Dose homogeneity at the junction region from the overlap of the two plans was considered in the treatment planning stage . In the delivery stage, we have performed three MVCT scans in Plan-upper and one for Plan-lower , but no scans covered the dose junction region, after couch shifts of the fourth MVCT scans, the three consecutive slices (used for section plan dose junction) from the Plan-upper and Plan-lower may mismatch. Resulting in hot-spots and cold-spots near the junction region. After group discussion, we demand that an additional MVCT scan covering the dose junction region must be performed in the delivery of Plan-upper, and the longitudinal distance of the fiducial markers between planning CT and MVCT is measured. To complement the dose distributions of junction region from Plan-upper, in the Plan-lower delivery stage, the shifts in SI direction were set to the opposite value (Plan-lower is delivered in FFS) of the measured distance above to match the setup error in SI direction from Plan-upper.
Setup check by MVCT failure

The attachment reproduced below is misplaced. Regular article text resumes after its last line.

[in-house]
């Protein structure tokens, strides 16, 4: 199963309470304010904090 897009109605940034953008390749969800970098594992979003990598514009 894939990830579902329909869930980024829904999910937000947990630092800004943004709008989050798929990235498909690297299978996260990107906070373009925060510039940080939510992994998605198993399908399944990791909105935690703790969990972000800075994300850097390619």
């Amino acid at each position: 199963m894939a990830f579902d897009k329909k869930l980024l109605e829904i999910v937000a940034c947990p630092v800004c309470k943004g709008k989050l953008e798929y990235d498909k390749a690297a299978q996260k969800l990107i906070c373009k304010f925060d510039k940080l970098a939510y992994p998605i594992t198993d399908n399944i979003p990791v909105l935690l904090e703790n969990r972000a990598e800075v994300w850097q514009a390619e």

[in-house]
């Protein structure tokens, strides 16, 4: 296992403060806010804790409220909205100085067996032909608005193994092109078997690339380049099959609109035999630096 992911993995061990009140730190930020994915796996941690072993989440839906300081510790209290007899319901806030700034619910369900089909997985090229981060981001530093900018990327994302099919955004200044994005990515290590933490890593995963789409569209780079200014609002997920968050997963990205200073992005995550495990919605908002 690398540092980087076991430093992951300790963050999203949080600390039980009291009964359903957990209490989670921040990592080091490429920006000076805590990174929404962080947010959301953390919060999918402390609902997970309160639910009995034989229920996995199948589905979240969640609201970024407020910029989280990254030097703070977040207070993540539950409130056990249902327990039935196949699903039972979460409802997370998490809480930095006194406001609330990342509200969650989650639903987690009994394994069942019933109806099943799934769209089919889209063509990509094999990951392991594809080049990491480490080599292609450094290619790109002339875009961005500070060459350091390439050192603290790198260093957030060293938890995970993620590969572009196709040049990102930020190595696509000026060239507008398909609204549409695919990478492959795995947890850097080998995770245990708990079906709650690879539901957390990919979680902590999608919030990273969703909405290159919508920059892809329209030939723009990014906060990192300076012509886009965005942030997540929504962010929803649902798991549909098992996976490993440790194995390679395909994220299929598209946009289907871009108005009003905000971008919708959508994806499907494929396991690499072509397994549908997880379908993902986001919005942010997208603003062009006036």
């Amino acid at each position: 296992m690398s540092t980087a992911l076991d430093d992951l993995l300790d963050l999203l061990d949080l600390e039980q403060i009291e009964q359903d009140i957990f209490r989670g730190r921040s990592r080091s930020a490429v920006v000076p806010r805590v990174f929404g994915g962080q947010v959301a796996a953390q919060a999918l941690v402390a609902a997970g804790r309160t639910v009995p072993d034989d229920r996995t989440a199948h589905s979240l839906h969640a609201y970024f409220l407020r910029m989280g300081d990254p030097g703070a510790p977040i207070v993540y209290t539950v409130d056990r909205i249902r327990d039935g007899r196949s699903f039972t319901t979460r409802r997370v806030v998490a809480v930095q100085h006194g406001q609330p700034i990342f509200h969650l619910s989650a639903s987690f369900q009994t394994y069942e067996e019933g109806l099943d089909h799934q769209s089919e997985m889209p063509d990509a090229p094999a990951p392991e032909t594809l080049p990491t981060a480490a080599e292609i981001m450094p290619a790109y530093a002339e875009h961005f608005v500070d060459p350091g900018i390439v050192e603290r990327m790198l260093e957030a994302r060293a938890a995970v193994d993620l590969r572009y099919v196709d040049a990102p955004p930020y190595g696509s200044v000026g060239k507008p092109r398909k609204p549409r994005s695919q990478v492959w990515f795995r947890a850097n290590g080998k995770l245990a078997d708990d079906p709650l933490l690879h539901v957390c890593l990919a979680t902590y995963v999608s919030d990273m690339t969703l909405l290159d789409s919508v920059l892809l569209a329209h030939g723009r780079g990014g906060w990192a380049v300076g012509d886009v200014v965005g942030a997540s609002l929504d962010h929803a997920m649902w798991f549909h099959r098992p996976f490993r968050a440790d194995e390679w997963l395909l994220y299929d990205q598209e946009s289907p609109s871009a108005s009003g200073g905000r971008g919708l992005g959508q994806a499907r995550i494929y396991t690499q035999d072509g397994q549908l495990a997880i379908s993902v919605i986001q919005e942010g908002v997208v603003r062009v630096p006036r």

In HT-TMI, three MVCT scans and segmented treatments for the Plan-upper were implemented to guarantee the treatment accuracy. However, considering factors such as the dose uniformity of the interruption position, the MVCT scan dose and efficiency of delivery, it was sometimes necessary to follow the principle of reducing the segmented treatments as much as possible when the patient was well immobilized and setup was precise. Sometimes the whole body setup check (assessment of the whole body setup deviation) by MVCT in the early setup stage was not performed by therapists who expected that the later three MVCT scans could eliminate all the setup errors in LR, SI and AP directions, as well as rotation around the SI axis. But in fact, if the patient was not setup perfectly, especially rotation around the AP axis, often more than three scans thus two interruptions (i.e., over-scan and over-interruption) must be performed to reduce the setup errors in the treatment stage. That resulted in an increased scanning dose, a risk of underdose or overdose near the interruption position and a prolonged treatment time. So the risk team gave the setup check by MVCT failure a RPN value of 216.8. With these concerns, we demand that therapists must perform three short scans (scan 1, orbits to the first cervical vertebra (C1); scan 2, seventh thoracic vertebra (T7 to T10); scan 3, fifth lumbar vertebra (L5) to sacrum.) to check the whole body setup deviation by MVCT after setup. If the difference between the three scans is more than 5 mm in any of the three translation directions and 1°in roll, the patient needs to be re-setup again.